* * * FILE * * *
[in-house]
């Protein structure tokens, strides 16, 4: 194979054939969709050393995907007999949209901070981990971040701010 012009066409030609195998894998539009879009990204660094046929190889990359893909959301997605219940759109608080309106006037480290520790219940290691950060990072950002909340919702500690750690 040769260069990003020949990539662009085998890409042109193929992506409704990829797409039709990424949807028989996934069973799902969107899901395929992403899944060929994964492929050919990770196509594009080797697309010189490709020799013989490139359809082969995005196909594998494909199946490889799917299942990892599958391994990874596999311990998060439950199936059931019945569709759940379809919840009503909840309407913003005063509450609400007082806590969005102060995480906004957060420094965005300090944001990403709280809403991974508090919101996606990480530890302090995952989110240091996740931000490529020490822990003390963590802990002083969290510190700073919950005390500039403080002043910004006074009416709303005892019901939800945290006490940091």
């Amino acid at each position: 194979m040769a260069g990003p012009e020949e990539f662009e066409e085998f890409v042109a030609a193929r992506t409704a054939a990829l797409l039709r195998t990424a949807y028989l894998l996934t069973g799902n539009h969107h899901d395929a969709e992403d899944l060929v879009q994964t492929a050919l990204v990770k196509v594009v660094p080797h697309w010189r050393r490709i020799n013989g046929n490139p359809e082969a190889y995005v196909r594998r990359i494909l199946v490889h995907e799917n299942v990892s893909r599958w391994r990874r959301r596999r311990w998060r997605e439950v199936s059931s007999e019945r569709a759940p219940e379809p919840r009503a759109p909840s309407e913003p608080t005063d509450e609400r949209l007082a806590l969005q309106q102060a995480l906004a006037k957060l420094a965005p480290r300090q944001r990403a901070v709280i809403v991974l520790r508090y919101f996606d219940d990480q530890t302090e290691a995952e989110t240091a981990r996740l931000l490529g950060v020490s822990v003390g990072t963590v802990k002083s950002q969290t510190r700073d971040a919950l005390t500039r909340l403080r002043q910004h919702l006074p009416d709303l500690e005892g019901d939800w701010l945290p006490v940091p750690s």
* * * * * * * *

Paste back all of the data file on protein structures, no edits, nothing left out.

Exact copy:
[in-house]
């Protein structure tokens, strides 16, 4: 194979054939969709050393995907007999949209901070981990971040701010 012009066409030609195998894998539009879009990204660094046929190889990359893909959301997605219940759109608080309106006037480290520790219940290691950060990072950002909340919702500690750690 040769260069990003020949990539662009085998890409042109193929992506409704990829797409039709990424949807028989996934069973799902969107899901395929992403899944060929994964492929050919990770196509594009080797697309010189490709020799013989490139359809082969995005196909594998494909199946490889799917299942990892599958391994990874596999311990998060439950199936059931019945569709759940379809919840009503909840309407913003005063509450609400007082806590969005102060995480906004957060420094965005300090944001990403709280809403991974508090919101996606990480530890302090995952989110240091996740931000490529020490822990003390963590802990002083969290510190700073919950005390500039403080002043910004006074009416709303005892019901939800945290006490940091």
């Amino acid at each position: 194979m040769a260069g990003p012009e020949e990539f662009e066409e085998f890409v042109a030609a193929r992506t409704a054939a990829l797409l039709r195998t990424a949807y028989l894998l996934t069973g799902n539009h969107h899901d395929a969709e992403d899944l060929v879009q994964t492929a050919l990204v990770k196509v594009v660094p080797h697309w010189r050393r490709i020799n013989g046929n490139p359809e082969a190889y995005v196909r594998r990359i494909l199946v490889h995907e799917n299942v990892s893909r599958w391994r990874r959301r596999r311990w998060r997605e439950v199936s059931s007999e019945r569709a759940p219940e379809p919840r009503a759109p909840s309407e913003p608080t005063d509450e609400r949209l007082a806590l969005q309106q102060a995480l906004a006037k957060l420094a965005p480290r300090q944001r990403a901070v709280i809403v991974l520790r508090y919101f996606d219940d990480q530890t302090e290691a995952e989110t240091a981990r996740l931000l490529g950060v020490s822990v003390g990072t963590v802990k002083s950002q969290t510190r700073d971040a919950l005390t500039r909340l403080r002043q910004h919702l006074p009416d709303l500690e005892g019901d939800w701010l945290p006490v940091p750690s």